Eczema is a term for a group of medical conditions that cause the skin to become inflamed or irritated. The most common type of eczema is known as atopic dermatitis, or atopic eczema. “Atopic” refers to a group of diseases with an often inherited tendency to develop other allergic conditions, such as asthma and hay fever.3 Researchers have also identified a possible blood circulatory disorder as a cause as well as eczema being the body’s natural immune response to irritants and/or stress. When your primary health care provider comes to make the diagnosis of eczema, he/she will also most probably test for other allergies at the same time. Patches of eczema most often appear on the face, ears, hands, inside the elbows and behind the knees, but can emerge on any part of the body. One of the most annoying symptoms associated with eczema is the extreme itching it can cause. The affected skin can appear dry, thickened, scaly, turning from reddish to brown. A flare-up can be caused by something as simple as coming into contact with rough fabrics or household cleansers, heat, cold, or animal dander.
Eczema is generally managed with creams and/or antihistamines to dull the itching and moisturize the skin, hydrocortisone cream to lessen inflammation, and antibiotics to deal with an infection if the need arises. For individuals who don’t respond to these treatments, there are also prescription drugs. The best plan of action is to try and avoid flare-ups by using moisturizers in generous amounts right after bathing. Acclimatize to changes in temperature gradually (wear layers of clothing) and try to avoid getting overheated and sweating. Stick with soft, natural fabrics such as cotton and avoid fabrics that hold in moisture. Include a de-stressing routine in your day, every day. Wash with a gentle, natural cleanser, warm water, and a soft cloth and try to avoid make-up. Watch for foods that might lead to flare-ups and take these out of your regular diet.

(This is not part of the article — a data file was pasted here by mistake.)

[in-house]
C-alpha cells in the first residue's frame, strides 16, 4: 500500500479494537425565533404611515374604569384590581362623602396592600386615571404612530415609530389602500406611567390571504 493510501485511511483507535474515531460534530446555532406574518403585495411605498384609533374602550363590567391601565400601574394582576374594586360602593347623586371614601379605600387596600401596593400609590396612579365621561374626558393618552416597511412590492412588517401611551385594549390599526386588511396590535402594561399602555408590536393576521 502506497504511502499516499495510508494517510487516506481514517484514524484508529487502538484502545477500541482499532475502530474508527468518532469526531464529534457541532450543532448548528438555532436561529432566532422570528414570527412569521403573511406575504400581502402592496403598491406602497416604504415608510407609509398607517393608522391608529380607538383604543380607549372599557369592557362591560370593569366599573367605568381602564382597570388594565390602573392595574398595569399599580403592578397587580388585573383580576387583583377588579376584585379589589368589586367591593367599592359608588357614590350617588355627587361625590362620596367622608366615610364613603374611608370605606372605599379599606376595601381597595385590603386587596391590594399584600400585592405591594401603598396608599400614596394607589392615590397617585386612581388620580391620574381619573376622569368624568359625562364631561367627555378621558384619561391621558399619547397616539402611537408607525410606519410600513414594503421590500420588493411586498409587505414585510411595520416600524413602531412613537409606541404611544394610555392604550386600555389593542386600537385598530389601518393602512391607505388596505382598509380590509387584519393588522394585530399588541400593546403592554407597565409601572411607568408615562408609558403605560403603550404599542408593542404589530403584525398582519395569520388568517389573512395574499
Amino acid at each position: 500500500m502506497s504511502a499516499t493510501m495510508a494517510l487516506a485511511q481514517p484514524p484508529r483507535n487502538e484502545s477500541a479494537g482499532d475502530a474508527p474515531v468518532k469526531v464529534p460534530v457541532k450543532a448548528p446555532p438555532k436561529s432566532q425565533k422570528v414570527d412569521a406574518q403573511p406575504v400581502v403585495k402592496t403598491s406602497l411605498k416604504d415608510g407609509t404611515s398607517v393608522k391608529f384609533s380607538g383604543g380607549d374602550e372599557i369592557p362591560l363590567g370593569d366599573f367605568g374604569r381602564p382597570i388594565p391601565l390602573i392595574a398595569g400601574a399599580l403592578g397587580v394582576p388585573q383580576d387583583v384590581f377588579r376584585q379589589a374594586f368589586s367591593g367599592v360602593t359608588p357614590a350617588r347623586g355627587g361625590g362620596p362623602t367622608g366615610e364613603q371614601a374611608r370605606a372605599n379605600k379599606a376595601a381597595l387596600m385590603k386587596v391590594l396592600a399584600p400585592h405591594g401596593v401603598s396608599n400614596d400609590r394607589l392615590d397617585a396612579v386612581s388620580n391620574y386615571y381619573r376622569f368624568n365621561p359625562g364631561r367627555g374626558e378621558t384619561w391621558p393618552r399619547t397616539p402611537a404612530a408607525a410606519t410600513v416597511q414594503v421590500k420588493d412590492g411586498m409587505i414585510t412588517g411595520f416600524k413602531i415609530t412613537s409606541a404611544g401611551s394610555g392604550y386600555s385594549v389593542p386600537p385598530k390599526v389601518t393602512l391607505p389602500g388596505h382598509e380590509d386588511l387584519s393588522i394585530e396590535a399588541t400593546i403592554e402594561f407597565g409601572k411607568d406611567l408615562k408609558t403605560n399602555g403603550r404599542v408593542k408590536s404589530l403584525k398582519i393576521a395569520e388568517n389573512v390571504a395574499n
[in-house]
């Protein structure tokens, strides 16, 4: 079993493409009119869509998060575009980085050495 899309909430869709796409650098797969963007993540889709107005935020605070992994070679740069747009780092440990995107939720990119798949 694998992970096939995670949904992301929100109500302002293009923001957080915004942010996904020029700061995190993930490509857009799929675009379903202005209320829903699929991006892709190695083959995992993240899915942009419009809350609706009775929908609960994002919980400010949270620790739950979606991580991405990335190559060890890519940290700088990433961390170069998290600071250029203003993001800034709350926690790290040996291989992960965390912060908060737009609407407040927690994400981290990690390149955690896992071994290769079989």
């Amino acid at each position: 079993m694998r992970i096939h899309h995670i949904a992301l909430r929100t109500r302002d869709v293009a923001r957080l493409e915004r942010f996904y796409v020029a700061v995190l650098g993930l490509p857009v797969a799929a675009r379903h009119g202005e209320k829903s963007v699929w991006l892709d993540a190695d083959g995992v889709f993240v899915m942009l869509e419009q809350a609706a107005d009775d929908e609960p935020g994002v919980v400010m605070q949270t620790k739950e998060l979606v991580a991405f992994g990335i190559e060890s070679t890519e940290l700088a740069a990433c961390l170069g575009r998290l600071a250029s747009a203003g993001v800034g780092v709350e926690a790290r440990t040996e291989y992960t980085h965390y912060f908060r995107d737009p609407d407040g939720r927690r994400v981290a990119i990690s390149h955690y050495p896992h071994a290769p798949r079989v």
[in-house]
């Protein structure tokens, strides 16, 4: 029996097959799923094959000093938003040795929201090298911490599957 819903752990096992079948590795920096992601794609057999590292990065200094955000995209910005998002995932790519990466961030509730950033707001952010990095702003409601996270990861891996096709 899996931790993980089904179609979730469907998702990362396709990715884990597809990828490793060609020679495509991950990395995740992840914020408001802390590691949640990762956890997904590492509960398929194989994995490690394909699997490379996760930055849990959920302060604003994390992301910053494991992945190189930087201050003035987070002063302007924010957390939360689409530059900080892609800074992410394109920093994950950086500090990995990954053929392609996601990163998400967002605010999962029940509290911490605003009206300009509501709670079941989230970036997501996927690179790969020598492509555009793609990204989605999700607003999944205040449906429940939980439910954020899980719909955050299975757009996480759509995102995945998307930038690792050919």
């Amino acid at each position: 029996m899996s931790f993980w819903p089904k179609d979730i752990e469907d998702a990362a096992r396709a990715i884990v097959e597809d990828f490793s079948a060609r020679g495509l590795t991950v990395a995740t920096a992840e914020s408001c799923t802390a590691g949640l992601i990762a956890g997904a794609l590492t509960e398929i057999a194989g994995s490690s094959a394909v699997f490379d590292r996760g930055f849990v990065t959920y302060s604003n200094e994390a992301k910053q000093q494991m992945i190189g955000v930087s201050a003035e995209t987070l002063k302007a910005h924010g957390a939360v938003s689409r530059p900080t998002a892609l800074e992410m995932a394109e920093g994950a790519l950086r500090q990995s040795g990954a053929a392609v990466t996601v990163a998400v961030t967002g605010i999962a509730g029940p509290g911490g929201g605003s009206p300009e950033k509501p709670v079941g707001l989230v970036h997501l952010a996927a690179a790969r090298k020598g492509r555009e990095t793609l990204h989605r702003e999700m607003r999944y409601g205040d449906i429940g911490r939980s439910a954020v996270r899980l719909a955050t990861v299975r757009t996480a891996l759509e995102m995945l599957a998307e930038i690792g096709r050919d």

Juvenile Idiopathic Arthritis
If you ask someone what they know about arthritis, they’ll probably tell you it’s an inflammatory condition that affects older people. And they’d be right…but not completely. Arthritis can strike children as well; for a while or forever. The most prevalent form of juvenile arthritis is JIA (aka juvenile rheumatoid arthritis or JRA).
Current medical thinking is that JIA is an autoimmune condition (when the body attacks itself) and can appear in children as young as 6 months old, up to and including 16 years of age. The first signs include swollen joints (with heat and pain at the site), a rash that defies explanation, or a fever, or all three. These signs can be as subtle as a sore neck or as noticeable as a limp. A rash may appear, then disappear, only to reappear in another area of the body. A joint may swell for no apparent reason and stay swollen for an unexplainable length of time. When only a few joints are involved, it’s more likely that the condition will go into remission. Only your primary health care provider can make a certain diagnosis of JIA.
Luckily, a diagnosis of JIA rarely means a life of inactivity. On the contrary, it involves treatments which include physical therapy and exercise which will help to slow the destruction of joints and restore use and function to them. Medication is used to control the inflammation and pain, typically NSAIDs such as ibuprofen.